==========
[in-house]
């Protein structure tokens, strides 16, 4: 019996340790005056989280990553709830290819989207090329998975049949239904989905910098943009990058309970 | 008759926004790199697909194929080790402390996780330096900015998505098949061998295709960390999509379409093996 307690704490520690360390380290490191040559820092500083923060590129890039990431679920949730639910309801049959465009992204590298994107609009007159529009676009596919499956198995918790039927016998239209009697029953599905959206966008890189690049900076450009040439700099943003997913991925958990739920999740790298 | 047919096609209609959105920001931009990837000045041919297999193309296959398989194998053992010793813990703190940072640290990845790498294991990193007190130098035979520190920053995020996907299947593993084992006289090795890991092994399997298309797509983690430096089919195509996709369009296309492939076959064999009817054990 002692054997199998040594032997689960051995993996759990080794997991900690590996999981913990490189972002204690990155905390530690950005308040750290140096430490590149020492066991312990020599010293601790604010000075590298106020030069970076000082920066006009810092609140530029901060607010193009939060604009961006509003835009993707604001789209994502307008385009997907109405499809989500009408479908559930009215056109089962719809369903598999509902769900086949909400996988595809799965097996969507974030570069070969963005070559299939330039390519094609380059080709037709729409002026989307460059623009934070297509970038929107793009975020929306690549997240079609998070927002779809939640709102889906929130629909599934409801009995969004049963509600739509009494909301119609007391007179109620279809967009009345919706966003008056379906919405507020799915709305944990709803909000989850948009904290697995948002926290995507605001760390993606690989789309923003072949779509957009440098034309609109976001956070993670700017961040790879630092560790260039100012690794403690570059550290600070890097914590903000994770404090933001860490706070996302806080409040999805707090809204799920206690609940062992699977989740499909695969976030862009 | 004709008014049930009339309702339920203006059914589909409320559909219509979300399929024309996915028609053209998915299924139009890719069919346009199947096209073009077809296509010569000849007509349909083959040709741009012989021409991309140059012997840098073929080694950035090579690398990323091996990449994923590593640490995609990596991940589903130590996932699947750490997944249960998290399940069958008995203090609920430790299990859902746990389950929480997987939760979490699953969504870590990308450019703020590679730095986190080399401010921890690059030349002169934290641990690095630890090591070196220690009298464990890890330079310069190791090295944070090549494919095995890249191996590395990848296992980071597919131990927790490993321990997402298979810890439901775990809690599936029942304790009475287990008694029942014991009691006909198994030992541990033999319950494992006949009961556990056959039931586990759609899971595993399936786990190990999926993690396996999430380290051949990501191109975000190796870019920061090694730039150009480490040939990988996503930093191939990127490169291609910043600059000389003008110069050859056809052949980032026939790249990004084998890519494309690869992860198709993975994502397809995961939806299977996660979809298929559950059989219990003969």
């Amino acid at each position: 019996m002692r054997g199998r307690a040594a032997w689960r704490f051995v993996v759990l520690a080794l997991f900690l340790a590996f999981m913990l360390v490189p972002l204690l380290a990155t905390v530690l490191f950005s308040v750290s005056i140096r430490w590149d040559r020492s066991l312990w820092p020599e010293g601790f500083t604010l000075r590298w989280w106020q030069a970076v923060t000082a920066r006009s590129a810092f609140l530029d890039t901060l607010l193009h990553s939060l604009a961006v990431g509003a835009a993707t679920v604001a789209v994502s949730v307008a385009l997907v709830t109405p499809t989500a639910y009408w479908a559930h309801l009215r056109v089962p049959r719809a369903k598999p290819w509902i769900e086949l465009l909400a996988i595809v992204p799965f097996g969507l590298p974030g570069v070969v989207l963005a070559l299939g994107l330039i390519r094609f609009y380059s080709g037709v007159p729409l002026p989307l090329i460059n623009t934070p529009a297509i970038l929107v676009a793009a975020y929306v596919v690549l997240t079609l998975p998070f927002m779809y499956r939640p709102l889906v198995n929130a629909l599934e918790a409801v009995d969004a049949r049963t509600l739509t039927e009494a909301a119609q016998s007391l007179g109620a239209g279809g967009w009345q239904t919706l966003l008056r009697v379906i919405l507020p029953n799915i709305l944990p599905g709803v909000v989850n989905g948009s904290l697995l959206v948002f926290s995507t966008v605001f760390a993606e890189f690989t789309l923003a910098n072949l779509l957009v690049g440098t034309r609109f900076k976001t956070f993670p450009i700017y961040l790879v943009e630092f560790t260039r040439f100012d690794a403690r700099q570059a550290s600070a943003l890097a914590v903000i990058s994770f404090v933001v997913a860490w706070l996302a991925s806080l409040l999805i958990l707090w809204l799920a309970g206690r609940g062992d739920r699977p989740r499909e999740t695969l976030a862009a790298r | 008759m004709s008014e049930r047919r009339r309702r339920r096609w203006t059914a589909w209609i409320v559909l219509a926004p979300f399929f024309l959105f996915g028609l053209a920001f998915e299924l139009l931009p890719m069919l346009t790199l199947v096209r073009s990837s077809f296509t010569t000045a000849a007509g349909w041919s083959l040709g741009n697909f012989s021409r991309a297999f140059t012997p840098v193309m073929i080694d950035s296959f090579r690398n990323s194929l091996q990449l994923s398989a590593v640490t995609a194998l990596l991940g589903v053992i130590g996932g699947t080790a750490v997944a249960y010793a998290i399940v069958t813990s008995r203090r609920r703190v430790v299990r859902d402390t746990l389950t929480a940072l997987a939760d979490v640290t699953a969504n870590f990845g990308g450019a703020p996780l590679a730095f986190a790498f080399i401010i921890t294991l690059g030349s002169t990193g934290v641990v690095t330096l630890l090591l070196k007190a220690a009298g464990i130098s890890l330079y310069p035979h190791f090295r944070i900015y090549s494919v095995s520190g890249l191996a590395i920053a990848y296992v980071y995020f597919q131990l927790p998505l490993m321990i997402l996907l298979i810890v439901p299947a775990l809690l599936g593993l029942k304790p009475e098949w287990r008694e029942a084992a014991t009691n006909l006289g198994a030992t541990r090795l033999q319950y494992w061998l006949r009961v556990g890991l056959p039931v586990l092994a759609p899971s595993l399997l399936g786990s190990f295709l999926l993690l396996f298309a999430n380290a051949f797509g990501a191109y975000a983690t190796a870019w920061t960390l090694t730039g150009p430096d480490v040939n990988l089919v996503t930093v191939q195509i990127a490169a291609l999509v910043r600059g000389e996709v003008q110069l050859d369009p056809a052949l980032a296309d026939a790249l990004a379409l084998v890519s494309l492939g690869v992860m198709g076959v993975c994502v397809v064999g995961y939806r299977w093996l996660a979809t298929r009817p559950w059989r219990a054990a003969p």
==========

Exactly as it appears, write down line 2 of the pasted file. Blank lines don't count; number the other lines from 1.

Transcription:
């Protein structure tokens, strides 16, 4: 019996340790005056989280990553709830290819989207090329998975049949239904989905910098943009990058309970 | 008759926004790199697909194929080790402390996780330096900015998505098949061998295709960390999509379409093996 307690704490520690360390380290490191040559820092500083923060590129890039990431679920949730639910309801049959465009992204590298994107609009007159529009676009596919499956198995918790039927016998239209009697029953599905959206966008890189690049900076450009040439700099943003997913991925958990739920999740790298 | 047919096609209609959105920001931009990837000045041919297999193309296959398989194998053992010793813990703190940072640290990845790498294991990193007190130098035979520190920053995020996907299947593993084992006289090795890991092994399997298309797509983690430096089919195509996709369009296309492939076959064999009817054990 002692054997199998040594032997689960051995993996759990080794997991900690590996999981913990490189972002204690990155905390530690950005308040750290140096430490590149020492066991312990020599010293601790604010000075590298106020030069970076000082920066006009810092609140530029901060607010193009939060604009961006509003835009993707604001789209994502307008385009997907109405499809989500009408479908559930009215056109089962719809369903598999509902769900086949909400996988595809799965097996969507974030570069070969963005070559299939330039390519094609380059080709037709729409002026989307460059623009934070297509970038929107793009975020929306690549997240079609998070927002779809939640709102889906929130629909599934409801009995969004049963509600739509009494909301119609007391007179109620279809967009009345919706966003008056379906919405507020799915709305944990709803909000989850948009904290697995948002926290995507605001760390993606690989789309923003072949779509957009440098034309609109976001956070993670700017961040790879630092560790260039100012690794403690570059550290600070890097914590903000994770404090933001860490706070996302806080409040999805707090809204799920206690609940062992699977989740499909695969976030862009 | 004709008014049930009339309702339920203006059914589909409320559909219509979300399929024309996915028609053209998915299924139009890719069919346009199947096209073009077809296509010569000849007509349909083959040709741009012989021409991309140059012997840098073929080694950035090579690398990323091996990449994923590593640490995609990596991940589903130590996932699947750490997944249960998290399940069958008995203090609920430790299990859902746990389950929480997987939760979490699953969504870590990308450019703020590679730095986190080399401010921890690059030349002169934290641990690095630890090591070196220690009298464990890890330079310069190791090295944070090549494919095995890249191996590395990848296992980071597919131990927790490993321990997402298979810890439901775990809690599936029942304790009475287990008694029942014991009691006909198994030992541990033999319950494992006949009961556990056959039931586990759609899971595993399936786990190990999926993690396996999430380290051949990501191109975000190796870019920061090694730039150009480490040939990988996503930093191939990127490169291609910043600059000389003008110069050859056809052949980032026939790249990004084998890519494309690869992860198709993975994502397809995961939806299977996660979809298929559950059989219990003969």